Saturn will lead the bright full Moon across the sky on the night of the Perseid meteor shower. The meteor shower peaks on August 12/13 but they can be seen for a week or two on each side of the maximum night to avoid the full light of the Moon.
Following two hours behind the Moon is Jupiter. If you hold binoculars very steady, you may be able to see the Galilean moons as they slowly orbit the planet. Watch them shift position from night to night.
5 1st Qtr. Moon
10 Sun enters Leo, 20:28, Moon at Perigee 13:09
11 Full Moon
12 Maximum night for Perseids meteor shower
14 Saturn at Opposition
15 Sagittarius on meridian and highest in southern sky at 10
19 Last Qtr. Moon
22 Moon at Apogee 17:52
27 New Moon, Mercury Max. Elongation in Evening Sky
Main Meteor Showers
Meteor showers are best observed after midnight when our hemisphere is ploughing into the meteor stream. Although the duration of the most active portion of the shower is short, some shower meteors can be seen many days on either side of maximum.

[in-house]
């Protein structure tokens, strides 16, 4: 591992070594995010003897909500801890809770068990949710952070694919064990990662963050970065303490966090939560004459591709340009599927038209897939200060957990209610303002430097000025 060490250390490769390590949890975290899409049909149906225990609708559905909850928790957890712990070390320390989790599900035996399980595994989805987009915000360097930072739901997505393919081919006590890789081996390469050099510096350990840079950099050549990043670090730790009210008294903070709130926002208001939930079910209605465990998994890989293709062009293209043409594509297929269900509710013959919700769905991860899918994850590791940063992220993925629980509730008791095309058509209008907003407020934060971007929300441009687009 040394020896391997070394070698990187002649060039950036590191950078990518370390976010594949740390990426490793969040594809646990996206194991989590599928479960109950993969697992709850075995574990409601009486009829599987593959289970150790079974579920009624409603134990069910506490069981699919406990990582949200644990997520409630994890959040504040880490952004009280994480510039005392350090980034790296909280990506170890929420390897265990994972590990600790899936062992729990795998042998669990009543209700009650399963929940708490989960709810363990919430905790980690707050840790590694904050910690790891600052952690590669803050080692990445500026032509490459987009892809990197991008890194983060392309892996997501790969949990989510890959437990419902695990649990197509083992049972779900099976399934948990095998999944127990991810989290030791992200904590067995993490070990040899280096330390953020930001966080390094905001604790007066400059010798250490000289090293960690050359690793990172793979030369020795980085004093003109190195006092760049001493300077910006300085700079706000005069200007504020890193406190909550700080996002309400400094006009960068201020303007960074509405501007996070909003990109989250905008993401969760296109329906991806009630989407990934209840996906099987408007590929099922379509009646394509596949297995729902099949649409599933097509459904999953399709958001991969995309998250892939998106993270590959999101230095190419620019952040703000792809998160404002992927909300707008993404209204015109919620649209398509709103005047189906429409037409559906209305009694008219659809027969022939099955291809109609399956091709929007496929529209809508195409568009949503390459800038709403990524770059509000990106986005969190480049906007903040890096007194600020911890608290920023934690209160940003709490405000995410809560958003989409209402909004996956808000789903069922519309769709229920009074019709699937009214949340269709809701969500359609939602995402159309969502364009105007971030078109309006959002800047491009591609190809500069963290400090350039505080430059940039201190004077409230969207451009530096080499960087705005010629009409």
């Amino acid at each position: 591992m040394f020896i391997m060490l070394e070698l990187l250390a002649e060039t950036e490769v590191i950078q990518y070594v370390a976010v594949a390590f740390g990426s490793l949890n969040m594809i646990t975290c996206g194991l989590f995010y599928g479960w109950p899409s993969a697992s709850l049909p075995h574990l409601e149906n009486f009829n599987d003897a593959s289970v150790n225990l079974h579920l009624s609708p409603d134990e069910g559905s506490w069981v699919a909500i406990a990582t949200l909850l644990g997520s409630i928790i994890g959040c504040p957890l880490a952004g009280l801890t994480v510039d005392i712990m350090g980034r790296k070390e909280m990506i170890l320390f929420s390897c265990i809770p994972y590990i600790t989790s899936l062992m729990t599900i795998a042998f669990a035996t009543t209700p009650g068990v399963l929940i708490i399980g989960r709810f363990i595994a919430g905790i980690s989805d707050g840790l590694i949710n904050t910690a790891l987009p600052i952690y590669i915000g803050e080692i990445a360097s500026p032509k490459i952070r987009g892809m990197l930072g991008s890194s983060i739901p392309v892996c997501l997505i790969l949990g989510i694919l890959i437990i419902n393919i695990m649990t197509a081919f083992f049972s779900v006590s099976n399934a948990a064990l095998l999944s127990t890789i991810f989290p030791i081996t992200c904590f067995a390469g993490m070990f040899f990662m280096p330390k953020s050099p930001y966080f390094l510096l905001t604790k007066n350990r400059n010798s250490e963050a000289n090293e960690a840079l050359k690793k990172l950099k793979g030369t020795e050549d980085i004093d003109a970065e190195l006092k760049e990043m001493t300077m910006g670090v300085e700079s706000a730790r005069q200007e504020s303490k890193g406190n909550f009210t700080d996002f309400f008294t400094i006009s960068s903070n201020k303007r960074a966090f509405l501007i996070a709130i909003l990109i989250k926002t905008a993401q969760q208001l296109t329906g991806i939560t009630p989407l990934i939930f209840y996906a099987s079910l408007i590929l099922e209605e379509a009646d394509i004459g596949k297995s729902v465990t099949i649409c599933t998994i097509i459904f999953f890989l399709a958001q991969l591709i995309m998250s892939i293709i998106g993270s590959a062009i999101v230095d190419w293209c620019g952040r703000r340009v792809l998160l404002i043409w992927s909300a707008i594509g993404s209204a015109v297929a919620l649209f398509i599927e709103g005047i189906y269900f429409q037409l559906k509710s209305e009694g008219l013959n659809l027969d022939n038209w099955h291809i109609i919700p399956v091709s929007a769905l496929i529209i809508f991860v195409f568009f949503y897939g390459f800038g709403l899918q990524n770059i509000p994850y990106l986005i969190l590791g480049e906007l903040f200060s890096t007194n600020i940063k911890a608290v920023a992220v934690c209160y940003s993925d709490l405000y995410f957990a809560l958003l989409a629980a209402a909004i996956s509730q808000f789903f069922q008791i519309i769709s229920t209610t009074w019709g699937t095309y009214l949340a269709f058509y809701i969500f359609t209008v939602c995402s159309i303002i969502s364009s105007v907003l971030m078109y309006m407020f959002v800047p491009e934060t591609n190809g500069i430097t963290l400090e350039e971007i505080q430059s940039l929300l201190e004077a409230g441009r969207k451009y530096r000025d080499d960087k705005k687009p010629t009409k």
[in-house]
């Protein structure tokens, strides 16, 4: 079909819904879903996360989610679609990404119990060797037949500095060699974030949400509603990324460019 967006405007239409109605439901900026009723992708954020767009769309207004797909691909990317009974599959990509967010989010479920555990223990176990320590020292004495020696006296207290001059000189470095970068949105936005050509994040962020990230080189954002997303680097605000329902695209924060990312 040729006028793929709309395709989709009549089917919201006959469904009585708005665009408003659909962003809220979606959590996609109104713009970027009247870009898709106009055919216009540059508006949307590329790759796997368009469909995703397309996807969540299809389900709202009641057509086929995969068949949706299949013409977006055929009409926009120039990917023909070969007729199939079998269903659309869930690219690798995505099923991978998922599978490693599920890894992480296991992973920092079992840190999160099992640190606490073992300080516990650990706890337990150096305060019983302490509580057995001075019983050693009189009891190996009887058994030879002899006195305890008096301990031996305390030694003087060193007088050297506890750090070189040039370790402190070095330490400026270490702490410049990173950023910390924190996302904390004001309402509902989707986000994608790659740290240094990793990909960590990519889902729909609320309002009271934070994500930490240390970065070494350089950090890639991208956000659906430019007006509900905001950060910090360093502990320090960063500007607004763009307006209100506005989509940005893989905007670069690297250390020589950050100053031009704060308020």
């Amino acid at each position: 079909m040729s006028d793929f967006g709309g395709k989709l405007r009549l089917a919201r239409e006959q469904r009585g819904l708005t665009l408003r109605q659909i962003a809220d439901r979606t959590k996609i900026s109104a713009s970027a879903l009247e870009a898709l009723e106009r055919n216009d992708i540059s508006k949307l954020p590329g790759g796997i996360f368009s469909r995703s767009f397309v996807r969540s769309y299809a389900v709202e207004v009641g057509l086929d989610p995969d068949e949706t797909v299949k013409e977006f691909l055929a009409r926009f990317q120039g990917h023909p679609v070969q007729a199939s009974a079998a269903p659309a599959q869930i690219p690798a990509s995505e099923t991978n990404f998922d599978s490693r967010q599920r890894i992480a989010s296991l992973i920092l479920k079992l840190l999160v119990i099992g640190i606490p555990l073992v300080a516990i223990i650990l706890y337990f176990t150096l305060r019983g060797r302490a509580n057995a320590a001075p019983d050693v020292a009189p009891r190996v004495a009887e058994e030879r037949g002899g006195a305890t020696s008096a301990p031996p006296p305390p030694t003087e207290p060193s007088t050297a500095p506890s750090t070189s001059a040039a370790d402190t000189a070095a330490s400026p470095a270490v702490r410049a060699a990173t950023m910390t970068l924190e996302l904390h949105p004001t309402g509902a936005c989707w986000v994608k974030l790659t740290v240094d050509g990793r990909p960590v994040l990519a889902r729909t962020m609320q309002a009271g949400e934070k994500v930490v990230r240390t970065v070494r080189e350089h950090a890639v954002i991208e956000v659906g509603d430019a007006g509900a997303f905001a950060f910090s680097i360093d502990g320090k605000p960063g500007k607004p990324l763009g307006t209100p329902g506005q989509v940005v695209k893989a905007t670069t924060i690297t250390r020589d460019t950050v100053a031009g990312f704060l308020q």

There are about a dozen significant meteor showers each year. This is a list of only the three major ones that have different “characters”.
The Quadrantids radiate from an area 20-degrees east of the Big Dipper’s handle. The short duration for the shower is somewhat balanced by the possible bright “fire balls” that are produced. And, the just-after full Moon on January 3/4 that will reduce the visibility of the fainter meteors and makes this an unfavourable year for the shower.
The Perseids are the premier shower of the year. Its long duration will bridge cloudy nights. However, the near full Moon on August 12 makes this a poor year to observe this shower.
Dates for the Phases of the Moon
When at Opposition, planets will appear on the opposite side of the sky from the Sun – very roughly on the meridian at midnight. Conjunctions are when the planet has the same “longitude” as the Sun. A Superior Conjunction is when the planet is on the other side of the Sun, and an Inferior Conjunction is when it is between the Earth and the Sun. Only Mercury and Venus can be at Inferior Conjunction. Maximum elongation is when Mercury and Venus appear farthest from the Sun in our sky. This occurs either in our morning eastern sky (mor.) or our western evening sky (eve.). Do not apply the Ottawa-correction times to the times in this table.
Prominent Constellations by Seasons
One of Canada’s foremost writers and educators on astronomical topics, the Almanac has benefited from Robert’s expertise since its inception. Robert is passionate about reducing light pollution and promoting science literacy. He has been an astronomy instructor for our astronauts and he ensures that our section on sunrise and sunset, stargazing, and celestial events is so detailed and extensive it is almost like its own almanac.